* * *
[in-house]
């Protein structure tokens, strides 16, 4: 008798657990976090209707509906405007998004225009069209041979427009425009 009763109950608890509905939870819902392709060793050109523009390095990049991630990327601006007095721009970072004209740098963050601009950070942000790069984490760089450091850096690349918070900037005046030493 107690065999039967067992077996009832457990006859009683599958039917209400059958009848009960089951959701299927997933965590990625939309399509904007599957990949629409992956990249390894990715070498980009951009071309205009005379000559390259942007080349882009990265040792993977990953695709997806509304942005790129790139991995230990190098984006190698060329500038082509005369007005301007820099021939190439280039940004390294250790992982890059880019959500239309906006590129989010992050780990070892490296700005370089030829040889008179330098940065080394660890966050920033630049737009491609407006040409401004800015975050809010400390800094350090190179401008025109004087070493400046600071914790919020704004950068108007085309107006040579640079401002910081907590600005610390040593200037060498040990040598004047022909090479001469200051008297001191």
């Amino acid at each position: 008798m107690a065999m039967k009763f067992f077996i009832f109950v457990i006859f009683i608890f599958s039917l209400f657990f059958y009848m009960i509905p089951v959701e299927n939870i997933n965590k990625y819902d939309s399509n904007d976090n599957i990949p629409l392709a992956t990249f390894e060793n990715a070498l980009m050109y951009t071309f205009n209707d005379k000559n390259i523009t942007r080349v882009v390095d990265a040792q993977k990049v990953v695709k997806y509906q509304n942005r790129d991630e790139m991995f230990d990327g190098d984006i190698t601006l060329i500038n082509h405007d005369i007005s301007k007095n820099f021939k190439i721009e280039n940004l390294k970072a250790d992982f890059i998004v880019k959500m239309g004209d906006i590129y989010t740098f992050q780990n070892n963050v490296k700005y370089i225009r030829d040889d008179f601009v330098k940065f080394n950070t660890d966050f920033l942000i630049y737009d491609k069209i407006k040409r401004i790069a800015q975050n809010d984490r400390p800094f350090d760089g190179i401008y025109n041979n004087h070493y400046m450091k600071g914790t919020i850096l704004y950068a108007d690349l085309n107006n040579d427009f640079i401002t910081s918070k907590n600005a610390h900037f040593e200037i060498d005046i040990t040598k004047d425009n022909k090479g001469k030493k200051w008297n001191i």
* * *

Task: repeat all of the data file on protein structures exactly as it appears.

[in-house]
């Protein structure tokens, strides 16, 4: 008798657990976090209707509906405007998004225009069209041979427009425009 009763109950608890509905939870819902392709060793050109523009390095990049991630990327601006007095721009970072004209740098963050601009950070942000790069984490760089450091850096690349918070900037005046030493 107690065999039967067992077996009832457990006859009683599958039917209400059958009848009960089951959701299927997933965590990625939309399509904007599957990949629409992956990249390894990715070498980009951009071309205009005379000559390259942007080349882009990265040792993977990953695709997806509304942005790129790139991995230990190098984006190698060329500038082509005369007005301007820099021939190439280039940004390294250790992982890059880019959500239309906006590129989010992050780990070892490296700005370089030829040889008179330098940065080394660890966050920033630049737009491609407006040409401004800015975050809010400390800094350090190179401008025109004087070493400046600071914790919020704004950068108007085309107006040579640079401002910081907590600005610390040593200037060498040990040598004047022909090479001469200051008297001191």
């Amino acid at each position: 008798m107690a065999m039967k009763f067992f077996i009832f109950v457990i006859f009683i608890f599958s039917l209400f657990f059958y009848m009960i509905p089951v959701e299927n939870i997933n965590k990625y819902d939309s399509n904007d976090n599957i990949p629409l392709a992956t990249f390894e060793n990715a070498l980009m050109y951009t071309f205009n209707d005379k000559n390259i523009t942007r080349v882009v390095d990265a040792q993977k990049v990953v695709k997806y509906q509304n942005r790129d991630e790139m991995f230990d990327g190098d984006i190698t601006l060329i500038n082509h405007d005369i007005s301007k007095n820099f021939k190439i721009e280039n940004l390294k970072a250790d992982f890059i998004v880019k959500m239309g004209d906006i590129y989010t740098f992050q780990n070892n963050v490296k700005y370089i225009r030829d040889d008179f601009v330098k940065f080394n950070t660890d966050f920033l942000i630049y737009d491609k069209i407006k040409r401004i790069a800015q975050n809010d984490r400390p800094f350090d760089g190179i401008y025109n041979n004087h070493y400046m450091k600071g914790t919020i850096l704004y950068a108007d690349l085309n107006n040579d427009f640079i401002t910081s918070k907590n600005a610390h900037f040593e200037i060498d005046i040990t040598k004047d425009n022909k090479g001469k030493k200051w008297n001191i």